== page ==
Fighting WikiLeaks

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Clay Shirky is conflicted about WikiLeaks: he acknowledges that over the long haul human organizations of all kinds require a certain amount of backroom negotiation, but he also thinks that the appearance of a guy like Julian Assange working to subvert a bureaucracy overly addicted to secrecy is occasionally a good thing. “The periodic appearance of such unconstrained actors in the short haul is essential to increased democratization, not just of politics but of thought.”

But he’s not conflicted about how the United States ought to respond. If we pass a law criminalizing what WikiLeaks does, that’s one thing — even if he doesn’t like the law. But ignoring the law is quite another:

When a government can’t get what it wants by working within the law, the right answer is not to work outside the law. The right answer is to accept that it can’t get what it wants. The United States is — or should be — subject to the rule of law, which makes the extra-judicial pursuit of Wikileaks especially nauseating.

….I think the current laws, which criminalize the leaking of secrets but not the publishing of leaks, strike the right balance. However, as a citizen of a democracy, I’m willing to be voted down, and I’m willing to see other democratically proposed restrictions on Wikileaks put in place….The key, though, is that democracies have a process for creating such restrictions, and as a citizen it sickens me to see the US trying to take shortcuts. The leaders of Myanmar and Belarus, or Thailand and Russia, can now rightly say to us “You went after Wikileaks’ domain name, their hosting provider, and even denied your citizens the ability to register protest through donations, all without a warrant and all targeting overseas entities, simply because you decided you don’t like the site. If that’s the way governments get to behave, we can live with that.”

I’d add one other thing: if you’re going to declare war, you should only do it if the war is winnable. This one sure doesn’t seem to be, and our ragtag offensive against WikiLeaks is doing little except making us look helpless against a pipsqueak. It’s a lot like the counterinsurgencies we keep failing at in meatspace, except squared or cubed. After all, even a “war against terror” might be unwinnable but still manage to minimize terrorist attacks. But as near as I can tell, we could literally kill every person associated with WikiLeaks, impound every cent of their money, and take down all their servers, and it would have virtually no impact. All the existing documents would still be available, and other groups would pop up almost instantly to take WikiLeaks’ place. I guess I might be underestimating our capabilities in this area, but I doubt it. I just don’t see how you can win a war like this in the long run. I don’t even see how you can degrade this kind of activity significantly short of running a Stalinesque security state.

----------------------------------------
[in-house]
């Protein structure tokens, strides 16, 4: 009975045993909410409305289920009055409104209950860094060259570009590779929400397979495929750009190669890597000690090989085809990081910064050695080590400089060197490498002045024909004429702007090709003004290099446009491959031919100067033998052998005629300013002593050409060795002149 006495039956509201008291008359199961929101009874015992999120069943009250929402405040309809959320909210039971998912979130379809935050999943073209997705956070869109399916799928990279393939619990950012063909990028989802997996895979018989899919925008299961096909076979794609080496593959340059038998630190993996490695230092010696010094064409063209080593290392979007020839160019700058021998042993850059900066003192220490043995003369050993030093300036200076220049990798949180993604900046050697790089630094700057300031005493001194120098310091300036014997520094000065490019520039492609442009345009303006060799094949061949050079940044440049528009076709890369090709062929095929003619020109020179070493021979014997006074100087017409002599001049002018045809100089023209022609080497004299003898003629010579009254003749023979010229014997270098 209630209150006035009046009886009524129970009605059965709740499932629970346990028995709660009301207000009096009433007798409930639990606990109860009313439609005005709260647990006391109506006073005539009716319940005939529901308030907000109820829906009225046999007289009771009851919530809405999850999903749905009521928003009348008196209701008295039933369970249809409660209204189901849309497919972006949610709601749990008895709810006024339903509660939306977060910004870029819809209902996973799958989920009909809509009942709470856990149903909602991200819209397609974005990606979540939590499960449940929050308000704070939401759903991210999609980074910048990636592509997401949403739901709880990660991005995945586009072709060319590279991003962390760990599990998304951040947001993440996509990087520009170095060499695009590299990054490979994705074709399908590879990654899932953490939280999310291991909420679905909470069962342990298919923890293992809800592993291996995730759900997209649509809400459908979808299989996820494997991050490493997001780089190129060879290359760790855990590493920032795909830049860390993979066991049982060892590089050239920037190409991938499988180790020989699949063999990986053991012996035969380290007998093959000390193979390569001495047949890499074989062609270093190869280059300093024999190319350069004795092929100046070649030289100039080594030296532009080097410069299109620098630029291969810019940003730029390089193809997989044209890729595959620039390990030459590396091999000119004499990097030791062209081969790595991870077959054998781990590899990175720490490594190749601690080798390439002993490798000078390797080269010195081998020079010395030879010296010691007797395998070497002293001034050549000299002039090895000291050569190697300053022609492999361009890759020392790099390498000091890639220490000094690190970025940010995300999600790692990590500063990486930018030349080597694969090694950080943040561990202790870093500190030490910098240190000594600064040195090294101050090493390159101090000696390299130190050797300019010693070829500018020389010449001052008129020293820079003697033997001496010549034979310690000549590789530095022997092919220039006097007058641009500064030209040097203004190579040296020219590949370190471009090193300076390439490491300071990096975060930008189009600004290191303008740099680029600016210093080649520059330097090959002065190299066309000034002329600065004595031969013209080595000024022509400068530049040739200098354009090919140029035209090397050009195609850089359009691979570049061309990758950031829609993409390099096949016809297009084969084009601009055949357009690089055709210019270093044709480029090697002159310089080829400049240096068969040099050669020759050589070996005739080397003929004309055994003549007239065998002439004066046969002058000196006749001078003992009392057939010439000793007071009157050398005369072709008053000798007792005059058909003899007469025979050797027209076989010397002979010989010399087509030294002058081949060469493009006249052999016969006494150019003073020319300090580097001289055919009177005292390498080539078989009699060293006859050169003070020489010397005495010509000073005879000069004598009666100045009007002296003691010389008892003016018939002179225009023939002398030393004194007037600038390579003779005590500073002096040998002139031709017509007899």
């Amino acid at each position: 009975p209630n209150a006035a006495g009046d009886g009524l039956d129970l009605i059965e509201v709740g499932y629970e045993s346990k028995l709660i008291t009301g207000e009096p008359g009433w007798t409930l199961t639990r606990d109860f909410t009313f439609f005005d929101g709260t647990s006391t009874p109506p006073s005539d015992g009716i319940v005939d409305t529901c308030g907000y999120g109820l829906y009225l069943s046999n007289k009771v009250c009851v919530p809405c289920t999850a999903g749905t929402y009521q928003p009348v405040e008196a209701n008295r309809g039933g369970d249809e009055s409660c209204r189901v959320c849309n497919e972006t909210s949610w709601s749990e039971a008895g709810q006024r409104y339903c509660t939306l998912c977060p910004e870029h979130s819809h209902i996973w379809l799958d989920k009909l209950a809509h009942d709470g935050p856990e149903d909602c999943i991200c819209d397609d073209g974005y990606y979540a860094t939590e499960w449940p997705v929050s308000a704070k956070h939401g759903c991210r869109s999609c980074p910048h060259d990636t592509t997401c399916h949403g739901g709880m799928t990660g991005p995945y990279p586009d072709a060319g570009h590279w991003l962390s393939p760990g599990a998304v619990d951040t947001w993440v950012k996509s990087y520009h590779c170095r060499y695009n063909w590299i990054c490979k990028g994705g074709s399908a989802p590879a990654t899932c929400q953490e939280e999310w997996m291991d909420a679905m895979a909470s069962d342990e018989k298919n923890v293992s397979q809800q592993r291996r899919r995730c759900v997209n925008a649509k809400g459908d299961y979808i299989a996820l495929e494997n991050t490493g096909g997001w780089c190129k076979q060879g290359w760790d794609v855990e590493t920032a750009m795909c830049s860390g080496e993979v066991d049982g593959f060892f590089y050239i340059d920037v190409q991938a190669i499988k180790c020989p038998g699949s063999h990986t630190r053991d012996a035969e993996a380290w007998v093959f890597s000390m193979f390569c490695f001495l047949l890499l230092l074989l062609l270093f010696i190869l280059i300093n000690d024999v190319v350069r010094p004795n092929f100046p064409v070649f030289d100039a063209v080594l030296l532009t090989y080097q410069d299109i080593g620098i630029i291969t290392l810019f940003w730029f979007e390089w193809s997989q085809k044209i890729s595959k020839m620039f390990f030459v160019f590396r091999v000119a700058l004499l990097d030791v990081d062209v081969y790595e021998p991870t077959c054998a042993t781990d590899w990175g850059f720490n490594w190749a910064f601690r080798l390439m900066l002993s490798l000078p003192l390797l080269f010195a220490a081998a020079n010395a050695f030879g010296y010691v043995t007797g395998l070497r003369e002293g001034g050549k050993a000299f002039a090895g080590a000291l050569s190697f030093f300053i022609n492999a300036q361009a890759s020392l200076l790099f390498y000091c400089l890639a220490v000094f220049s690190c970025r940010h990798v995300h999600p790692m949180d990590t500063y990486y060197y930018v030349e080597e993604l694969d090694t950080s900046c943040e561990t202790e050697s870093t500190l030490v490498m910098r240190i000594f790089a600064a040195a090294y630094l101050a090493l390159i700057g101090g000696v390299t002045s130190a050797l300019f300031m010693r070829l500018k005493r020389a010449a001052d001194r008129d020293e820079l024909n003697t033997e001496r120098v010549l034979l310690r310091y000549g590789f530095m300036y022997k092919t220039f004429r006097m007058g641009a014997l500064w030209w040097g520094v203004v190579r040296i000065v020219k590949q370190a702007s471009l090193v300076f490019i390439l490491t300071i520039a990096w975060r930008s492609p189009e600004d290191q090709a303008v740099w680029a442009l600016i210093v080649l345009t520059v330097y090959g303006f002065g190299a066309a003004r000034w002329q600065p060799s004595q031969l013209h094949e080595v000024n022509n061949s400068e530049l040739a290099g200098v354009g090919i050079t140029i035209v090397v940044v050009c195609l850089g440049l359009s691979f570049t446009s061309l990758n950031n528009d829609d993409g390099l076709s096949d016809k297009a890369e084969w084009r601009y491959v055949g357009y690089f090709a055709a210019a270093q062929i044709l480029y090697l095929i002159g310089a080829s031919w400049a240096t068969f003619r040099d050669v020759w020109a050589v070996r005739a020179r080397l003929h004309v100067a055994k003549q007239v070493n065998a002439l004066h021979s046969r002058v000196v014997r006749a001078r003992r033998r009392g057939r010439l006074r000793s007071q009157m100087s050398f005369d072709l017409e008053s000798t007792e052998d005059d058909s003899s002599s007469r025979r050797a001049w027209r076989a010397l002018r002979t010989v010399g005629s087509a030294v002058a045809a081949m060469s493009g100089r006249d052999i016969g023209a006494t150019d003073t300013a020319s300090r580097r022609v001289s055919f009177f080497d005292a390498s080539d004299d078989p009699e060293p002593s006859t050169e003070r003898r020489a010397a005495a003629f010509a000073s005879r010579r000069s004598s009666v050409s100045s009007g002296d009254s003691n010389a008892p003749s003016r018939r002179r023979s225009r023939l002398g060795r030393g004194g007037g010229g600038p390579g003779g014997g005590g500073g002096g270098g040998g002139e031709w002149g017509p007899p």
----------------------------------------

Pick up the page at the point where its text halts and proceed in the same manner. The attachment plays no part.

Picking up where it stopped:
So which is worse: losing a battle, or fighting a long, grinding war and then losing anyway? The latter, right?

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We didn't know what to expect when we told you we needed to raise $400,000 before our fiscal year closed on June 30, and we're thrilled to report that our incredible community of readers contributed some $415,000 to help us keep charging as hard as we can during this crazy year.

You just sent an incredible message: that quality journalism doesn't have to answer to advertisers, billionaires, or hedge funds; that newsrooms can eke out an existence thanks primarily to the generosity of its readers. That's so powerful. Especially during what's been called a "media extinction event" when those looking to make a profit from the news pull back, the Mother Jones community steps in.

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